Exeter Crown Court heard how a combination of plant break down, telemetry failures and poor management on the part of South West Water resulted in Woodbury’s Polly Brook becoming contaminated with poor quality sewage, which subsequently led to the death of a number of fish.
South West Water admitted to two charges, namely by allowing sewage effluent that had not been fully treated to pollute the stream and also failing to notify the Environment Agency of the problems with the treatment process at the Woodbury based sewage treatment works.
The Environment Agency was first alerted to the pollution by two members of the public on 28 and 29 August 2013.
After investigating the watercourse in question, the Environment Agency subsequently found that the conditions of the permit had been breached. It was found that two stages of the sewage treatment process were causing issues. The first stage involved the aeration treatment which, when working effectively, ensures that sewage does not turn septic.
However, in August 2013, this key part of the treatment was found to have failed. A further stage sees sewage pass through reed beds for further treatment and filtration purposes.
The Court heard how the works’ filtration system had been temporarily out of action during the period in which the pollution occurred.
These issues resulted in a breach of the permit conditions, which require South West Water to ensure that the treatment works operate correctly and to notify the Environment Agency of any problems that might affect sewage quality. The permit conditions also require that treated sewage must be of a standard that does not cause adverse pollution or environmental harm.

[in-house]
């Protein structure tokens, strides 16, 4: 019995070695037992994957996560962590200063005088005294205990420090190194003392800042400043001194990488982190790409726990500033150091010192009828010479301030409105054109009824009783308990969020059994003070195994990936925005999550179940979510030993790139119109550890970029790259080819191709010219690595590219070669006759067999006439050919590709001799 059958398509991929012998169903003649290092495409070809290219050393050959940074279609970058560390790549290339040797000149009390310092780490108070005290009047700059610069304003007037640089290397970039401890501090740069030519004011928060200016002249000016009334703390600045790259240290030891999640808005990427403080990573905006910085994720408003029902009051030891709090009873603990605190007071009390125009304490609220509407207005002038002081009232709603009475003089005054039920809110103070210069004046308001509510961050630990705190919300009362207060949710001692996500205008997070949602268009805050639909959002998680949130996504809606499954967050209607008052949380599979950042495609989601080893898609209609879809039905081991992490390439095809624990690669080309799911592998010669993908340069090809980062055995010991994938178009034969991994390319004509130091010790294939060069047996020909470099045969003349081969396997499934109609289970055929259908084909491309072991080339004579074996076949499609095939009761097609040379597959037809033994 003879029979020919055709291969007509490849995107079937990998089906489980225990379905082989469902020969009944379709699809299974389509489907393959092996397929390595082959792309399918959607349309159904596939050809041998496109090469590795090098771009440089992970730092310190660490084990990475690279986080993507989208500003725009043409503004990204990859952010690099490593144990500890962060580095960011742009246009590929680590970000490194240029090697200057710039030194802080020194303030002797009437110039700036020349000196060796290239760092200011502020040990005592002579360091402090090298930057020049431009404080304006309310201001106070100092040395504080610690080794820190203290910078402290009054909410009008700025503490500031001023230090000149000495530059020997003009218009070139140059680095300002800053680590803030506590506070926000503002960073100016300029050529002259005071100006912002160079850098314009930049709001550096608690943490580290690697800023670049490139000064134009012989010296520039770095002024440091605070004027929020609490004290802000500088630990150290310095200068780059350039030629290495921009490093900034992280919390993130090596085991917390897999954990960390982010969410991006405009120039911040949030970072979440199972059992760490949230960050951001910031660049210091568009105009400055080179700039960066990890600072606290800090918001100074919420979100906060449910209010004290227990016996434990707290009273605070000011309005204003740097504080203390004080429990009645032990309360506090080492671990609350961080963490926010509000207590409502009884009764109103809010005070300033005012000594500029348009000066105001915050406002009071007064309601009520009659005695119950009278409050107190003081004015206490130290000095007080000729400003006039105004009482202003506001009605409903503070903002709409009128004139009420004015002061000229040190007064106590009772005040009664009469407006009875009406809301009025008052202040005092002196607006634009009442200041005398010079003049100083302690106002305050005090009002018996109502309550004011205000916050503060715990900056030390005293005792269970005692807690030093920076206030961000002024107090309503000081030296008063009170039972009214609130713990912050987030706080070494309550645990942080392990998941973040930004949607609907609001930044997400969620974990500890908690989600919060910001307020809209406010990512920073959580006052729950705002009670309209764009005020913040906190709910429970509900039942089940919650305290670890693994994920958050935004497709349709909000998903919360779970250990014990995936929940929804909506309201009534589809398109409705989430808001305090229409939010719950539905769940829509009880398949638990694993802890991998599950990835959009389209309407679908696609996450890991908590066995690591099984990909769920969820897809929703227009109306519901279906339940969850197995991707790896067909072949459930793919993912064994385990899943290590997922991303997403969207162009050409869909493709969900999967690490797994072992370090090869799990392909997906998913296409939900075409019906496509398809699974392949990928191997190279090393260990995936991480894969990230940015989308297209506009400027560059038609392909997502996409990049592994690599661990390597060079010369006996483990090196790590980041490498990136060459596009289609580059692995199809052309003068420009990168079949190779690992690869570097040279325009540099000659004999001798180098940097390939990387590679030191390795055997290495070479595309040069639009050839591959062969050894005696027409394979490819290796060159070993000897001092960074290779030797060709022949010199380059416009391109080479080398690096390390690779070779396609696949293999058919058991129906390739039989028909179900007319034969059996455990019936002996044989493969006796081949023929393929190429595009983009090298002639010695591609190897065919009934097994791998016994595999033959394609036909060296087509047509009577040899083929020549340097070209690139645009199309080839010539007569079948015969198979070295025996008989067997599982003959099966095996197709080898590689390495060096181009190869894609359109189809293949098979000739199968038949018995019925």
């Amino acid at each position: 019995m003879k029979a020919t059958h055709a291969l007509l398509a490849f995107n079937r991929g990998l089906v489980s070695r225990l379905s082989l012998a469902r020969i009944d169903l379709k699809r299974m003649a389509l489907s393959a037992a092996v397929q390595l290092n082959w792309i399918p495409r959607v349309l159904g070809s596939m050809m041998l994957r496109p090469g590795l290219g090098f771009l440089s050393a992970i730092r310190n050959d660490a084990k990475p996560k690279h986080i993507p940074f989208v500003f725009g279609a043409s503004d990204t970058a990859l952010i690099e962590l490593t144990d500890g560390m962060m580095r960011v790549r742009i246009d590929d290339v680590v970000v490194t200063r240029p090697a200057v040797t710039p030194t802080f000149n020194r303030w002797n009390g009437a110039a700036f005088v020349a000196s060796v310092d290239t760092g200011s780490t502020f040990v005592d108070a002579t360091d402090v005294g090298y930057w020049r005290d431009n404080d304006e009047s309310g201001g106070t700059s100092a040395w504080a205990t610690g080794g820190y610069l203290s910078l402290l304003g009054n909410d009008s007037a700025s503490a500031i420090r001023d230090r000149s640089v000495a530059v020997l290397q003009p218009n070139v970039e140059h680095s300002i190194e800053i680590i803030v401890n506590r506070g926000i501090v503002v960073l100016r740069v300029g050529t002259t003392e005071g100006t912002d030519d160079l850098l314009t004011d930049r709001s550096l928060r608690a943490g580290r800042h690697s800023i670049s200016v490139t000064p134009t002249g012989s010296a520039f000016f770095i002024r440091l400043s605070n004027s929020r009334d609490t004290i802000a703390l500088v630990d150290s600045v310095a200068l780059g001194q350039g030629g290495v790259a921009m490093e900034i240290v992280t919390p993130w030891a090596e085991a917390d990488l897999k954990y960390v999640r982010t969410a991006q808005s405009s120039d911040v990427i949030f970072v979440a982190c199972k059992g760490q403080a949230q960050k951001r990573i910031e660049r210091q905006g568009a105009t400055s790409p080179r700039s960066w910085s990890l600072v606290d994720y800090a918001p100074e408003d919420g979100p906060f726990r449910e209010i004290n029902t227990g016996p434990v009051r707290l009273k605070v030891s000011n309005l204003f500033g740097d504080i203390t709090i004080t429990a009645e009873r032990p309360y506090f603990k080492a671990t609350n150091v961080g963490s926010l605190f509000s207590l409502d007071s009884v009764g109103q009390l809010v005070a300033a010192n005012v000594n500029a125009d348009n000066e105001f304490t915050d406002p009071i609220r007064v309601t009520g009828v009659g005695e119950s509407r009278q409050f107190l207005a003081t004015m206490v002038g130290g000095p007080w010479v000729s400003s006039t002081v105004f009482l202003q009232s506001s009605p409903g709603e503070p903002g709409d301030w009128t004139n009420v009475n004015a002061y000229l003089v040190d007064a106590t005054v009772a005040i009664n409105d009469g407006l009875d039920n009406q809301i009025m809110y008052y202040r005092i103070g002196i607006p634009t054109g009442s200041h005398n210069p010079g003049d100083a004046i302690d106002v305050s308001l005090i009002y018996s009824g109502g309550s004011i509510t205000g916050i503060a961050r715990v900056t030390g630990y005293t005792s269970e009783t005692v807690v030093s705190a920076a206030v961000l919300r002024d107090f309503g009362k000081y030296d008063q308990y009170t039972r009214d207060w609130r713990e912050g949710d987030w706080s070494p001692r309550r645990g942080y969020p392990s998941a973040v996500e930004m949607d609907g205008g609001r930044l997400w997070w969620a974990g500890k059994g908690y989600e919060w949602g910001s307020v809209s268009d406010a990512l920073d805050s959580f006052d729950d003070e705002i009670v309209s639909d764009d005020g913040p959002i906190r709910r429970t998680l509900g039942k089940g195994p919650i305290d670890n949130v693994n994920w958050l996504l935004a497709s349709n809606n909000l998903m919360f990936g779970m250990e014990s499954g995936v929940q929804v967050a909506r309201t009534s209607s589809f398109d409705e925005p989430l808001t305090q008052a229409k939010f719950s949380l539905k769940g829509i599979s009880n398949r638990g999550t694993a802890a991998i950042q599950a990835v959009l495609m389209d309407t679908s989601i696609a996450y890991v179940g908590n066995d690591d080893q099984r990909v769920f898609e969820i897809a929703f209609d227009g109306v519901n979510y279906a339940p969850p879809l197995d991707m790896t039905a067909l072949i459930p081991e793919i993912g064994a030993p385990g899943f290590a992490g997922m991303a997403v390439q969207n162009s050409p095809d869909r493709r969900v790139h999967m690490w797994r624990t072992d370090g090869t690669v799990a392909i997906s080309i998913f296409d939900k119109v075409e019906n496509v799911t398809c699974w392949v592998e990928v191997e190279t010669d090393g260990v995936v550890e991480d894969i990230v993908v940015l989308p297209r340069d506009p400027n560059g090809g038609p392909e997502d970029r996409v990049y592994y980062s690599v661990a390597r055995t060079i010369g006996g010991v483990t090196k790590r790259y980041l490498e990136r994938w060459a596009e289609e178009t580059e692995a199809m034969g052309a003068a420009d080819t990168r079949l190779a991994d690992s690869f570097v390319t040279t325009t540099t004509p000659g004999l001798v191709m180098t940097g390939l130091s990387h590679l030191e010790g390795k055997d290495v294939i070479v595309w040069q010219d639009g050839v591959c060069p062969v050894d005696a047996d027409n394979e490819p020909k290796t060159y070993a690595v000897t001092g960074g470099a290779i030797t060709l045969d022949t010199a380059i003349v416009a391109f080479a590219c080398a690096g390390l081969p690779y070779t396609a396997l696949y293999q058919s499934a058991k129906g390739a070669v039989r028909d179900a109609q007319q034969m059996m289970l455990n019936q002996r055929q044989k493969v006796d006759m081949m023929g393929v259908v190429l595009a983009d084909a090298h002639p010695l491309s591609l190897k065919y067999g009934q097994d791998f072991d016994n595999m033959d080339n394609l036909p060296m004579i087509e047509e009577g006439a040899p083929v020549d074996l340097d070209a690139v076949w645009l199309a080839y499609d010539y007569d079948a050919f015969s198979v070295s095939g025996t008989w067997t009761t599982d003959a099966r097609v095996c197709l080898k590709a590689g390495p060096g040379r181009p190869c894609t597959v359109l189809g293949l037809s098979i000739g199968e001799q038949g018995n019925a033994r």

Peter Ball from the Environment Agency said:
We received two reports of pollution from members of the public who had noticed sewage fungus and dead fish in Polly Brook. However, South West Water did not notify us of issues as required by the terms of their permit.
An ecological survey was undertaken, which concluded that there was a detrimental impact on the invertebrate fauna of the stream as a result of the Woodbury sewage treatment discharge and significant changes to the wider ecology of the stream.
South West Water was fined £40,000 for exceeding the numerical discharge limits set out in the permit and £7,500 for failing to report this to the Environment Agency. South West Water was also ordered to pay £3,200 in costs.